Termination of Parental Rights

Termination of Parental Rights

A child at the top of a ladder, reaching toward the sky

Termination of parental rights means that all the rights and responsibilities in the legal parent-child relationship are cut off.  A parent whose rights have been terminated no longer has a right to control any part of the child’s life.  For example, once terminated, the parent can no longer decide where the child will live or who will care for the child.  The parent’s duty to support the child also ends with termination of parental rights.

In some cases OCS may ask the court to terminate parental rights.  This is the last resort after OCS has taken temporary protective custody of a child and has tried everything to improve the parent-child relationship, or to remedy problems that put the child in danger.  A court may order parents’ rights terminated if, after a termination trial, the court finds it is in the child’s best interests.

In general, the court must terminate the parents’ rights before a child can be adopted or when necessary to protect the child.  State laws set out the reasons for termination of parental rights, including:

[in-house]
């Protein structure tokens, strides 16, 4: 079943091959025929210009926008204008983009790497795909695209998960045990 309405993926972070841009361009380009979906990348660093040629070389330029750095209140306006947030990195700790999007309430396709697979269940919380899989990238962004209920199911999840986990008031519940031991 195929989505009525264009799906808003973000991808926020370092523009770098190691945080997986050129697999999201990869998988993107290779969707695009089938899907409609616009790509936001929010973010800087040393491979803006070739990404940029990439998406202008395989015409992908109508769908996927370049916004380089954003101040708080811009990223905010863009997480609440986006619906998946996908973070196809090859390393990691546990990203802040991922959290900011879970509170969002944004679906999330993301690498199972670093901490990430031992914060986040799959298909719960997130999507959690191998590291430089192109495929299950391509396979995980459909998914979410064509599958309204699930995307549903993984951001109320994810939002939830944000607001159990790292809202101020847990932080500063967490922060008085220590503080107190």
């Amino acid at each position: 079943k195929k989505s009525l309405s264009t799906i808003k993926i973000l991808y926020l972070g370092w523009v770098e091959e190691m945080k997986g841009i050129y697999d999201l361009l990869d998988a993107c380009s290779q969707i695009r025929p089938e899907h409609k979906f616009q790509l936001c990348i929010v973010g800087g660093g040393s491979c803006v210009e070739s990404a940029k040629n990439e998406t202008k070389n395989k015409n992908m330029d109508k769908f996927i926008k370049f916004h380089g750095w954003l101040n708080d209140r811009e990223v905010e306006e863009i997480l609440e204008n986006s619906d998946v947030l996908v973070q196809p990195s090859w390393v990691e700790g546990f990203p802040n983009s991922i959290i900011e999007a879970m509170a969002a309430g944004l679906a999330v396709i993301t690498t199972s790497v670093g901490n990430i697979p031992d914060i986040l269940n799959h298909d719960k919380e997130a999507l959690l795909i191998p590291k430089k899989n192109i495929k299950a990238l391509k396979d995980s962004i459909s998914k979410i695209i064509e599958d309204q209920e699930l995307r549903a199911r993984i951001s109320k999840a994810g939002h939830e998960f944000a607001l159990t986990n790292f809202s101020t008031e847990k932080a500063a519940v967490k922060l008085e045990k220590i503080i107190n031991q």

• The parent has abandoned the child;
  • The parent has not changed, or made any effort to change, the unsafe conduct, conditions or other situation in the home that caused the removal of the child, within certain time limits.

In some cases, OCS does not have to keep trying to reunite the family because of very dangerous or violent behavior in the family, including parents who cause serious injuries or death to other family members, who have severe mental illnesses, or who will be imprisoned for a large part of the child’s youth.

OCS can file a petition with the court asking to terminate parental rights if OCS believes that it would be harmful for the child to return to the parents, and in the best interests of the child to terminate parental rights.  Then the court will have a trial at which OCS has to prove that:

  • the child is a child in need of aid;
  • the parent has not fixed(within a reasonable time) the situation in the home that placed the child at substantial risk of harm;
  • OCS made reasonable efforts (or active efforts if the child is an Indian child) to provide services and programs to get the family back together, but those efforts were unsuccessful; and
  • the termination of parental rights is in the child’s best

If the child is an American Indian or Alaska Native child, OCS also has to prove that if the child was returned to the parent, the child is likely to suffer serious emotional or physical damage.

If the court decides that OCS has proved its case, the court will terminate parental rights and give custody of the child and the responsibility of making permanent plans for the child to the state.